I've always been interested in the space program. When I was a kid, my folks gave me a Panasonic reel-to-reel recorder and I'd stay home (maybe I was faking, I forget) and watch Frank McGee on NBC or Walter Cronkite on CBS broadcast the various Gemini missions and I'd turn down the sound and talk into the thing. I figured I'd end up being an astronaut. I ended up instead being the guy who "talks into the thing." Go figure.
Anyway, here's a story I wrote about an aquaintance of mine, who has built the same kind of plane that I'm building. If you've been following the current Atlantis flight, maybe you've seen him on the TV. His name is Paul Dye. He's the lead flight director for the shuttle.
Now, this picture below is really cool. It was taken from France and, yeah, that's the sun. But check out the spots (click the image for a larger view). Unbelievable.
That's the shuttle on the left, after undocking with the space station on the right.
My mother had a beauty shop in our basement and, of course, it had a sink she'd wash customers' hair in and it had a chair that would lean back. It was a good place to play "spaceshot." So I'd take my brothers football helmet, put Saran wrap around the front and that was my space helmet. Then I'd wear a big heavy red parka and that was my spaceshuit. I'd get in the chair and that was my capsule.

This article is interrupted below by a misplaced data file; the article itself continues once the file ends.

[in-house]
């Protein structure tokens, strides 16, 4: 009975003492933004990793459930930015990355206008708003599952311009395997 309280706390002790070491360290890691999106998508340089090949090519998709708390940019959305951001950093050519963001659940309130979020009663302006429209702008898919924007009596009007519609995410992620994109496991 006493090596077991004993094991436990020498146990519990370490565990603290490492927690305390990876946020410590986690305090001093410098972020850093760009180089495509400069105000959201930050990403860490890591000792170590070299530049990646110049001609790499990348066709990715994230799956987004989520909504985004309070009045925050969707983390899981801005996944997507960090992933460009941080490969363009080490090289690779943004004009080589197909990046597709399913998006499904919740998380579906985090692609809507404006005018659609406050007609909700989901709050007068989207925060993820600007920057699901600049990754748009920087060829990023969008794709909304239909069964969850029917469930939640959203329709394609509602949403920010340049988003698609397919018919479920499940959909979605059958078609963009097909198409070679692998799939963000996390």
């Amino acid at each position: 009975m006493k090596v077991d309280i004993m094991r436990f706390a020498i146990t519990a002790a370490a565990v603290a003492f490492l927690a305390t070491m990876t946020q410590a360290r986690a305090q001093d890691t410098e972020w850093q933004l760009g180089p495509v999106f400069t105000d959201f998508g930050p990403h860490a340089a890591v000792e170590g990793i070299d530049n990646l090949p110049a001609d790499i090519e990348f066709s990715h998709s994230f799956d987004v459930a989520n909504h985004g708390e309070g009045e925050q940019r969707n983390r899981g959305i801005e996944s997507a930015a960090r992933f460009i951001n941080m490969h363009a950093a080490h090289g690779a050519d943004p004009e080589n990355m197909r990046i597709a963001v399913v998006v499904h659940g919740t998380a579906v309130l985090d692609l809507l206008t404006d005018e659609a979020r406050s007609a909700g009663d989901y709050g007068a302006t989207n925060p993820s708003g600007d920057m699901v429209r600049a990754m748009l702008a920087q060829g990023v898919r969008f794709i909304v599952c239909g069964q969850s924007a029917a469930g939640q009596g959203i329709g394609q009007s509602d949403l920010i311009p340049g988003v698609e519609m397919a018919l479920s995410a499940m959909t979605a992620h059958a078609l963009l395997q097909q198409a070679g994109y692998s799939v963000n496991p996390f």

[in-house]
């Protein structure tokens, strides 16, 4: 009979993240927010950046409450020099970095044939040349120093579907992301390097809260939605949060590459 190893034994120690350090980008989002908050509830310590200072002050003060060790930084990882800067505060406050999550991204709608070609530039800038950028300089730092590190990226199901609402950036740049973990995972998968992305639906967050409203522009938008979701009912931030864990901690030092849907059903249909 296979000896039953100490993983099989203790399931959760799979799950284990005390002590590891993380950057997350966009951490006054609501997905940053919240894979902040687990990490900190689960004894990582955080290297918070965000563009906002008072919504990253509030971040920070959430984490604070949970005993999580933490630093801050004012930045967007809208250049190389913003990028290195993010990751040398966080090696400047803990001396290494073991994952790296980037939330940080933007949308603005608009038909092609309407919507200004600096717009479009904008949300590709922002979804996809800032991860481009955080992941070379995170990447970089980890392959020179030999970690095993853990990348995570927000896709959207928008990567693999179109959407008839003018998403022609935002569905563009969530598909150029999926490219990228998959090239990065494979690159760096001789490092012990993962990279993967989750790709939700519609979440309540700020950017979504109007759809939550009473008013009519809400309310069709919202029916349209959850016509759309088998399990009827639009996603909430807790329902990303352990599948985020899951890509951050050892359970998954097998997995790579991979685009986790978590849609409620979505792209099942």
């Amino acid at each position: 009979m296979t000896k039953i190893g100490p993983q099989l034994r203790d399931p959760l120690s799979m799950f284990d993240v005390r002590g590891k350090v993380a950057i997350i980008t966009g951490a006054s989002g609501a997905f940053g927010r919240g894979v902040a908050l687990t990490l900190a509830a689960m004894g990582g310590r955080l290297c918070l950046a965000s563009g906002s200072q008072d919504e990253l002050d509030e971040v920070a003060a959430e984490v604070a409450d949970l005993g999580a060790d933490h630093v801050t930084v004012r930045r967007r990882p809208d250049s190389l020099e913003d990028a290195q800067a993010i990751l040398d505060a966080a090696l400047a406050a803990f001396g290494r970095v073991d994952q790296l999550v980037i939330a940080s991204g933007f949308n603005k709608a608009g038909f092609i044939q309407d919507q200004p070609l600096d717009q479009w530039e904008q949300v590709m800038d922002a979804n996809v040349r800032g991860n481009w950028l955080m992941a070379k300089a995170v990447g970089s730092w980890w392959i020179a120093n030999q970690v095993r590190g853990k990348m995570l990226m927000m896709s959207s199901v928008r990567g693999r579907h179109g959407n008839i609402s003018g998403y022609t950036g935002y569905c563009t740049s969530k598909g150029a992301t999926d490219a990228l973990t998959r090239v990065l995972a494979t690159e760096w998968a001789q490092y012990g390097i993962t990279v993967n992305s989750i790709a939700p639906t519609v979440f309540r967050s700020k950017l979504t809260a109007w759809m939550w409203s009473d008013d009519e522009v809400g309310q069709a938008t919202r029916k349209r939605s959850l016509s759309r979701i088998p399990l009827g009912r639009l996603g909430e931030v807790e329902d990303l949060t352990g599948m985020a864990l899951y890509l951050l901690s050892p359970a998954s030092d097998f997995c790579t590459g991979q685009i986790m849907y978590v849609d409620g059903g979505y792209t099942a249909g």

I built a flimsy cardboard "control panel" of a capsule that had a bunch of paper switches that did nothing but light the stick of dynamite I was sitting on. And I'd turn on the tape recorder, on which I'd taped mission control. And then I'd "lift off."
It's a wonder I didn't suffocate.
An interview with Tom Berge
1 month ago